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NWAC Avalanche
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| | |-+  Avalance Report 12/17 Big Trees and Unstable Snow
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Author Topic: Avalance Report 12/17 Big Trees and Unstable Snow  (Read 16340 times)
Good morning

Posts: 4

Avalance Report 12/17 Big Trees and Unstable Snow
« on: 12/19/15, 03:01 PM »

Are you a pussy or are you an idiot? We usually take a moment to reflect on this question and the present snow conditions before we take any questionable line. Today we didn't think twice. We should have.

Snow was falling hard and swirling about. On the open slopes above source lake it felt stable enough; loose unconsolidated delicious powder on a dense layer that was well adhered to the bottom crust. NWAC described the day as considerable but rising. What we failed to consider was all that spin drift piling up in the concave region below the cliffs. We were slightly off our intended line, to skier's right of Big Trees below Pineapple Pass. There was plenty of tree anchoring. We were above two usually skiable cliff bands. I dropped the first one and cut right for maybe a turn or two. Then the ground gave way-that ugly feeling...

I think I was still upright and kind of skiing when a wave of snow hit me on the side of the face. Now I was full in. I tried to find bottom to arrest. No bottom.  I tried to keep my limbs about me. I tried to stay upright, protect my head, swim, I can remember bouncing off things. I tried to keep my wits about me. I can remember slowing enough to steer towards some smaller trees. I hit one and grabbed hold. I remember fighting to keep my mouth clear and climb up as the snow washed over me. Another wave of snow hit me from behind. I remember taking as big of a breath as I could.

Then it was over. For a long moment my world was white and I hugged that tree.

My partner could see that as soon as I got below the cliff a 1.5 foot fracture propagated to the side and the whole slope failed. He saw me on top of the snow and struggling for a ways then I disappeared from his sight as I went over the second cliff band. He started descending the slide path. He went to take one turn around a small tree on a low angled section just off the slide surface and into undisturbed snow. As soon as he got on the soft snow it triggered right up to the cliff face, maybe 25 feet. That slid onto him and carried him slowly across the low angle section into some small trees, burying him to the waist and spraining his knee in the process. Had he been carried around the trees he might have followed my much longer and rougher path.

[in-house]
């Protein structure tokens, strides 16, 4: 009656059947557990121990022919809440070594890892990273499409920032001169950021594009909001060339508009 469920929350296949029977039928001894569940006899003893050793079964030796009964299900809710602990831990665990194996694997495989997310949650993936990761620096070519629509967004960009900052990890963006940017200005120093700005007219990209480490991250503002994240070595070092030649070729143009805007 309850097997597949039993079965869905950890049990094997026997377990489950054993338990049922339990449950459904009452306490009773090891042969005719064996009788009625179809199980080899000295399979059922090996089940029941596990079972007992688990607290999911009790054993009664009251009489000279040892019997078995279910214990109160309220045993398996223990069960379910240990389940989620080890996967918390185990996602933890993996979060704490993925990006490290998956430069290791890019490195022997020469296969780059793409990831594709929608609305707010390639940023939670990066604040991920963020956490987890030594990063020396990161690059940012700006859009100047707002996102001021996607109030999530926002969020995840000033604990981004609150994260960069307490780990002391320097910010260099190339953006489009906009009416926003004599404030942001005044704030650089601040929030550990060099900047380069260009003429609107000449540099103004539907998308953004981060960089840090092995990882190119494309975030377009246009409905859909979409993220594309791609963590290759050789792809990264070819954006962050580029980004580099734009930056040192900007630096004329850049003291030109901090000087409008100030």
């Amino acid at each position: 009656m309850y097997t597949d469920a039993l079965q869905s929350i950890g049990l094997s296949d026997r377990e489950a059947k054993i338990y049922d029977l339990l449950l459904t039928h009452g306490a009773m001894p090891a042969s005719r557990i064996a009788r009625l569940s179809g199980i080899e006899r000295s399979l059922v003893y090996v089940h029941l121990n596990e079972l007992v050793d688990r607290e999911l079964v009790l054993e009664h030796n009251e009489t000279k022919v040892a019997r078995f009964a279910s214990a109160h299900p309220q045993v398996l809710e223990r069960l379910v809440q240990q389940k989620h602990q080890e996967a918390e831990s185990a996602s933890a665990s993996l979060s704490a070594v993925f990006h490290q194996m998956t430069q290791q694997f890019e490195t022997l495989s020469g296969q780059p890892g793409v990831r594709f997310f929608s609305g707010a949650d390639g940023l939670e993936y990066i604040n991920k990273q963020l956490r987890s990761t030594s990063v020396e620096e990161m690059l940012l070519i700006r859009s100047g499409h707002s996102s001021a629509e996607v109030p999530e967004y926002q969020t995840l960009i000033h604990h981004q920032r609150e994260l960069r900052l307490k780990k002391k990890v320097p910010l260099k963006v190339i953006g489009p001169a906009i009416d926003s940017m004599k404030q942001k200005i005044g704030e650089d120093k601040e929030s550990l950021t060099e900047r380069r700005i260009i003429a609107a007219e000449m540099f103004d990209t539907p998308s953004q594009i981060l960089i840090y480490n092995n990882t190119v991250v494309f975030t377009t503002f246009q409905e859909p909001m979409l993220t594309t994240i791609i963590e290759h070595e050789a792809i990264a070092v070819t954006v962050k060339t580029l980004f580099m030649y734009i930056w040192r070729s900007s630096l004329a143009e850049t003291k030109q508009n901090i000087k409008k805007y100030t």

The snow was soft and I was able to push my way to the surface. I took a long breath, several breaths. Body check: ok enough. I was out of my foxhole and calling out. I had one ski, no hat or goggles, but both poles. I never ski with the straps on, but they helped me defend against some of the thing I bounced off. As my partner was digging himself out and trying to assess the damage to his knee we made visual contact. He waved. We were damn happy to see each other. From there it was a matter looking for gear and limping out. He skied one leg. I skied one ski. We were both happy nothing worse happened.

So today we were indeed idiots. Yes, we knew better, most people who get swept do. Thinking it though, I must have undercut all that spindrift piled up at the cliff base. It hit me like a breaking wave. I never got to see the fracture crown. It was over 200 yds and a cliff band above me. Fortunately, I think, I got flushed down a sideways runnel through the cliff. The lessons seemed to be a) we developed an assessment on the slopes we climbed that we unthinkingly carried over to the cliff bands- a totally different terrain setup. B) if you’re above when it slides ski only the slide path. Venturing just a few feet off that surface, even on a low angle section, triggered a second slide that could have had dire consequences for both skiers. As it was the pole he lost ended up just 20 feet below where I stopped. We found my hat another 60 feet down from that. The slide ran for several hundred more feet.

My ski and goggles will probably melt out in the spring. If you happen to find a Coomback 189cm with older Dynafit STs and an iridium lens goggle, give me a call. I know the probability is low, but if you're up there, or anywhere, even if NWAC only says "CONSIDERABLE", do consider our little question. Consider all the variables.

See you in the bar.
Dave from W Seattle 769-7448

Posts: 129

Re: Avalance Report 12/17 Big Trees and Unstable Snow
« Reply #1 on: 12/19/15, 03:31 PM »

Glad you made it out OK.
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